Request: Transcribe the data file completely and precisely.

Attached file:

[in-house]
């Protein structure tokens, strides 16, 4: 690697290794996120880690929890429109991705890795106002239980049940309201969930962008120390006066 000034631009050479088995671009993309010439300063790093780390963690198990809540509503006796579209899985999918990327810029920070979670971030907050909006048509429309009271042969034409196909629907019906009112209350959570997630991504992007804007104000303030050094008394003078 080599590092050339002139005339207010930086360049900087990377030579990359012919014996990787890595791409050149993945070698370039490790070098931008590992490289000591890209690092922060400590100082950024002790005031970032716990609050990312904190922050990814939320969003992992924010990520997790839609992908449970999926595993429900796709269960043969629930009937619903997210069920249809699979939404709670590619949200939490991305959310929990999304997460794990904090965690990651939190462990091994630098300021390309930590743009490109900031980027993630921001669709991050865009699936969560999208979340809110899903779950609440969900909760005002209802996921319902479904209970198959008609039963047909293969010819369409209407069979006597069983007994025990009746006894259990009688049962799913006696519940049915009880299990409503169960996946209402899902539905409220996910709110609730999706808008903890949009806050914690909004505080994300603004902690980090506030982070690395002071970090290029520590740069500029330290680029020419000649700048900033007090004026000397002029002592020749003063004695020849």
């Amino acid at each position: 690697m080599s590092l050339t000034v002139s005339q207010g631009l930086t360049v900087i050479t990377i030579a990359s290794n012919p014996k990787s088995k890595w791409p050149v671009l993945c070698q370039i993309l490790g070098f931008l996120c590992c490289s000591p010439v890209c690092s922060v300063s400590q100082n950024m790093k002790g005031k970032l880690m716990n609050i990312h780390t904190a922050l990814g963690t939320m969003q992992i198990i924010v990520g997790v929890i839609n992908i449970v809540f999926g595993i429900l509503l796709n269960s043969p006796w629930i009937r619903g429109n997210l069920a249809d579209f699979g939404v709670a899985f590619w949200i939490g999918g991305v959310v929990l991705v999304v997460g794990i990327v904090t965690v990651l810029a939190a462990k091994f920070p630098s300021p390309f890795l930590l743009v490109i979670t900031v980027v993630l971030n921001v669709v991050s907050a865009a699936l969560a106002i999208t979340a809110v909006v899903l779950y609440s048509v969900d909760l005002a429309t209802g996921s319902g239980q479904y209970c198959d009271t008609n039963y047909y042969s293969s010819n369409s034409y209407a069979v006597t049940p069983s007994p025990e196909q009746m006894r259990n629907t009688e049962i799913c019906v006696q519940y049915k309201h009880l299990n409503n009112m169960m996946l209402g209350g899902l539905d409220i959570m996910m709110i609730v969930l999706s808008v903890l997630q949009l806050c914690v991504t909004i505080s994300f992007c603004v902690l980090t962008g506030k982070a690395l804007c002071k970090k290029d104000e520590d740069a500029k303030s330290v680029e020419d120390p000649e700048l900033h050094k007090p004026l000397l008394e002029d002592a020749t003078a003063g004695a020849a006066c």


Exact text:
[in-house]
């Protein structure tokens, strides 16, 4: 690697290794996120880690929890429109991705890795106002239980049940309201969930962008120390006066 000034631009050479088995671009993309010439300063790093780390963690198990809540509503006796579209899985999918990327810029920070979670971030907050909006048509429309009271042969034409196909629907019906009112209350959570997630991504992007804007104000303030050094008394003078 080599590092050339002139005339207010930086360049900087990377030579990359012919014996990787890595791409050149993945070698370039490790070098931008590992490289000591890209690092922060400590100082950024002790005031970032716990609050990312904190922050990814939320969003992992924010990520997790839609992908449970999926595993429900796709269960043969629930009937619903997210069920249809699979939404709670590619949200939490991305959310929990999304997460794990904090965690990651939190462990091994630098300021390309930590743009490109900031980027993630921001669709991050865009699936969560999208979340809110899903779950609440969900909760005002209802996921319902479904209970198959008609039963047909293969010819369409209407069979006597069983007994025990009746006894259990009688049962799913006696519940049915009880299990409503169960996946209402899902539905409220996910709110609730999706808008903890949009806050914690909004505080994300603004902690980090506030982070690395002071970090290029520590740069500029330290680029020419000649700048900033007090004026000397002029002592020749003063004695020849």
């Amino acid at each position: 690697m080599s590092l050339t000034v002139s005339q207010g631009l930086t360049v900087i050479t990377i030579a990359s290794n012919p014996k990787s088995k890595w791409p050149v671009l993945c070698q370039i993309l490790g070098f931008l996120c590992c490289s000591p010439v890209c690092s922060v300063s400590q100082n950024m790093k002790g005031k970032l880690m716990n609050i990312h780390t904190a922050l990814g963690t939320m969003q992992i198990i924010v990520g997790v929890i839609n992908i449970v809540f999926g595993i429900l509503l796709n269960s043969p006796w629930i009937r619903g429109n997210l069920a249809d579209f699979g939404v709670a899985f590619w949200i939490g999918g991305v959310v929990l991705v999304v997460g794990i990327v904090t965690v990651l810029a939190a462990k091994f920070p630098s300021p390309f890795l930590l743009v490109i979670t900031v980027v993630l971030n921001v669709v991050s907050a865009a699936l969560a106002i999208t979340a809110v909006v899903l779950y609440s048509v969900d909760l005002a429309t209802g996921s319902g239980q479904y209970c198959d009271t008609n039963y047909y042969s293969s010819n369409s034409y209407a069979v006597t049940p069983s007994p025990e196909q009746m006894r259990n629907t009688e049962i799913c019906v006696q519940y049915k309201h009880l299990n409503n009112m169960m996946l209402g209350g899902l539905d409220i959570m996910m709110i609730v969930l999706s808008v903890l997630q949009l806050c914690v991504t909004i505080s994300f992007c603004v902690l980090t962008g506030k982070a690395l804007c002071k970090k290029d104000e520590d740069a500029k303030s330290v680029e020419d120390p000649e700048l900033h050094k007090p004026l000397l008394e002029d002592a020749t003078a003063g004695a020849a006066c």